The masses of satellites in GAMA galaxy groups from 100 square degrees of KiDS weak lensing data

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    We use the first 100 deg2 of overlap between the Kilo-Degree Survey and the Galaxy And Mass Assembly survey to determine the average galaxy halo mass of ∼10 000 spectroscopically confirmed satellite galaxies in massive (M > 1013 h−1 M⊙) galaxy groups. Separating the sample as a function of projected distance to the group centre, we jointly model the satellites and their host groups with Navarro–Frenk–White density profiles, fully accounting for the data covariance. The probed satellite galaxies in these groups have total masses log 〈Msub/(h−1 M⊙)〉 ≈ 11.7–12.2 consistent across group-centric distance within the errorbars. Given their typical stellar masses, log 〈M⋆, sat/(h−2 M⊙)〉 ∼ 10.5, such total masses imply stellar mass fractions of 〈M⋆, sat〉/〈Msub〉 ≈ 0.04 h−1. The average subhalo hosting these satellite galaxies has a mass Msub ∼ 0.015Mhost independent of host halo mass, in broad agreement with the expectations of structure formation in a Λ cold dark matter universe.Publisher PDFPeer reviewe

    Genome-wide interrogation of hepatic FXR reveals an asymmetric IR-1 motif and synergy with LRH-1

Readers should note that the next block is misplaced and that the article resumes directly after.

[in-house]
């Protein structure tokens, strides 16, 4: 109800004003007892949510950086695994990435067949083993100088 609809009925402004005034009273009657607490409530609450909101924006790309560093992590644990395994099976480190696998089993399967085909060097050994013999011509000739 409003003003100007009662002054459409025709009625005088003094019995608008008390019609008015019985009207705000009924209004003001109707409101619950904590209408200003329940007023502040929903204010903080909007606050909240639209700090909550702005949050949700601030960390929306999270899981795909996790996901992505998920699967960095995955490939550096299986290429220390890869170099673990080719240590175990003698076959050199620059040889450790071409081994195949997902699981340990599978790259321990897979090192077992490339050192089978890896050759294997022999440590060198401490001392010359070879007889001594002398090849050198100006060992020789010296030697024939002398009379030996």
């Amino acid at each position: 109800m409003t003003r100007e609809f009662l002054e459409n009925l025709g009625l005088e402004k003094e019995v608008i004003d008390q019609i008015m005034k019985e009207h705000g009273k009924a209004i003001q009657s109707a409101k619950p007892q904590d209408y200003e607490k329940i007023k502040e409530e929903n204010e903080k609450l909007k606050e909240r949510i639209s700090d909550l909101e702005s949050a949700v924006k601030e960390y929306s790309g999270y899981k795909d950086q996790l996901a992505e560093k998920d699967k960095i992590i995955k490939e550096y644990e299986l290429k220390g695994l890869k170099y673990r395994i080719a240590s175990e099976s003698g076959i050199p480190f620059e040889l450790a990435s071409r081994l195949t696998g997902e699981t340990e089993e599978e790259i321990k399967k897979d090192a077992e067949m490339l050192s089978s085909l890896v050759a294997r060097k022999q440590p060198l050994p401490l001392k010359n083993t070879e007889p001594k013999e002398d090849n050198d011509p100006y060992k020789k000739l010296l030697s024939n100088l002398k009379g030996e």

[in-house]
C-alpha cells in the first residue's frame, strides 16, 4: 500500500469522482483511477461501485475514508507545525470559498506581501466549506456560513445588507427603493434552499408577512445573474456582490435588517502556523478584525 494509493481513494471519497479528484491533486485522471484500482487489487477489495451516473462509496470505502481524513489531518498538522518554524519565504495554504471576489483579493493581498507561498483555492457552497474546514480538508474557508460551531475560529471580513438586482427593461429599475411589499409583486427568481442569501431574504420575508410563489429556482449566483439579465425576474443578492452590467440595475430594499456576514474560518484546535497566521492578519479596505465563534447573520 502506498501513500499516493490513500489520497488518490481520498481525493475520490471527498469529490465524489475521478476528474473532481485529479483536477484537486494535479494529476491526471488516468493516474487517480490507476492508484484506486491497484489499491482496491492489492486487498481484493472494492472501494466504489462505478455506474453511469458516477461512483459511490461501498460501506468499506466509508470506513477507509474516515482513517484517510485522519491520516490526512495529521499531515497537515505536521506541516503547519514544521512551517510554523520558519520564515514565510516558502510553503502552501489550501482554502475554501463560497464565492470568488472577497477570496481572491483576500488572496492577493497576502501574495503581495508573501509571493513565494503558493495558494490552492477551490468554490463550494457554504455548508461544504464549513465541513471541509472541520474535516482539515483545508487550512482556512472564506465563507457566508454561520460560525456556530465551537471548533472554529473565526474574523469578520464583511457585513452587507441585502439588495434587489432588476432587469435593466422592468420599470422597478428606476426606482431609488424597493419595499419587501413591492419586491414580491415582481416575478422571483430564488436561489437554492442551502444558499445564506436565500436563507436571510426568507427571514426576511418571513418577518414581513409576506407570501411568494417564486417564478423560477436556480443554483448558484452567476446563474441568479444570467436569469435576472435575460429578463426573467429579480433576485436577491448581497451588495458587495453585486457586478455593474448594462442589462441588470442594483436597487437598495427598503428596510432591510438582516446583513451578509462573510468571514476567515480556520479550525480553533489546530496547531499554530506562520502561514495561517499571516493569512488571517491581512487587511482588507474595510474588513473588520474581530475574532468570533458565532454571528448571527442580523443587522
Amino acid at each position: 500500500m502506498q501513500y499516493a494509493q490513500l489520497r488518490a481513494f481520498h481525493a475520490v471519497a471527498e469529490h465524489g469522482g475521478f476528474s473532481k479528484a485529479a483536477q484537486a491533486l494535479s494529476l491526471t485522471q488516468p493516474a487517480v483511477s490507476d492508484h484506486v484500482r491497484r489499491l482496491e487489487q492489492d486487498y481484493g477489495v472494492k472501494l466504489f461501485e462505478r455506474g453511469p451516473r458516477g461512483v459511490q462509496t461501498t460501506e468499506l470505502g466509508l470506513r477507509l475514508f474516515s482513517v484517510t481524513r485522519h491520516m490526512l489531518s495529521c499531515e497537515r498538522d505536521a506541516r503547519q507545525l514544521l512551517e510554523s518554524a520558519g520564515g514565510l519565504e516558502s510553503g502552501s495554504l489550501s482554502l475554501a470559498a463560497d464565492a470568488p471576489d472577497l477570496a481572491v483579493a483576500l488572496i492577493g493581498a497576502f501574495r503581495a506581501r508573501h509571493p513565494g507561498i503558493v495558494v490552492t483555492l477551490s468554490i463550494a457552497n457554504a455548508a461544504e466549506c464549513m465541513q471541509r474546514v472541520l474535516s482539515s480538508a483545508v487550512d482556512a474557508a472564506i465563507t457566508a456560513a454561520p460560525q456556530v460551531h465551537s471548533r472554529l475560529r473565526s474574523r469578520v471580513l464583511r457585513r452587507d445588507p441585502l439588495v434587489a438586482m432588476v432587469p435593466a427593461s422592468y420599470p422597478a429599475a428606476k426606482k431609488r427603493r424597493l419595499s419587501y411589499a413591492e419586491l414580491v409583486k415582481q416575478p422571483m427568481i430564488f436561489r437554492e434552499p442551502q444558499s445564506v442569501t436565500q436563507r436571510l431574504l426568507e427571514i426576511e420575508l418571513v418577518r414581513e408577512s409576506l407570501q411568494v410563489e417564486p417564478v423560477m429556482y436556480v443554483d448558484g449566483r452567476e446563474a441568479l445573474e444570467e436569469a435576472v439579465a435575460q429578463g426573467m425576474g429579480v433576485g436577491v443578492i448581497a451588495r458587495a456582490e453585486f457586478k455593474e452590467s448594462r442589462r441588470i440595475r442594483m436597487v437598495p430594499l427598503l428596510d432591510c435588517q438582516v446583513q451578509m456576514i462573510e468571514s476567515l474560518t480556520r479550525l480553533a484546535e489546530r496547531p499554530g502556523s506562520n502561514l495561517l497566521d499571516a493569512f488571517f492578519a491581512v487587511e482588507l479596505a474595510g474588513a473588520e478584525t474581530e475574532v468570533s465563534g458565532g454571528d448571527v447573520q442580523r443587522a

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    We used mouse hepatic chromatin enriched with an FXR antibody and chromatin immunoprecipitation-sequencing (ChIP-seq) to evaluate FXR binding on a genome-wide scale. This identified 1656 FXR-binding sites and 10% were located within 2 kb of a transcription start site which is much higher than predicted by random occurrence. A motif search uncovered a canonical nuclear receptor IR-1 site, consistent with in vitro DNA-binding studies reported previously. A separate nuclear receptor half-site for monomeric receptors such as LRH-1 was co-enriched and FXR activation of four newly identified promoters was significantly augmented by an LRH-1 expression vector in a co-transfection assay. There were 1038 genes located within 20 kb of a peak and a gene set enrichment analysis showed that genes identified by our ChIP-seq analysis are highly correlated with genes activated by an FXR-VP16 adenovirus in primary mouse hepatocytes providing functional relevance to the genome-wide binding study. Gene Ontology analysis showed FXR-binding sites close to many genes in lipid, fatty acid and steroid metabolism. Other broad gene clusters related to metabolism, transport, signaling and glycolysis were also significantly enriched. Thus, FXR may have a much wider role in cellular metabolism than previously appreciated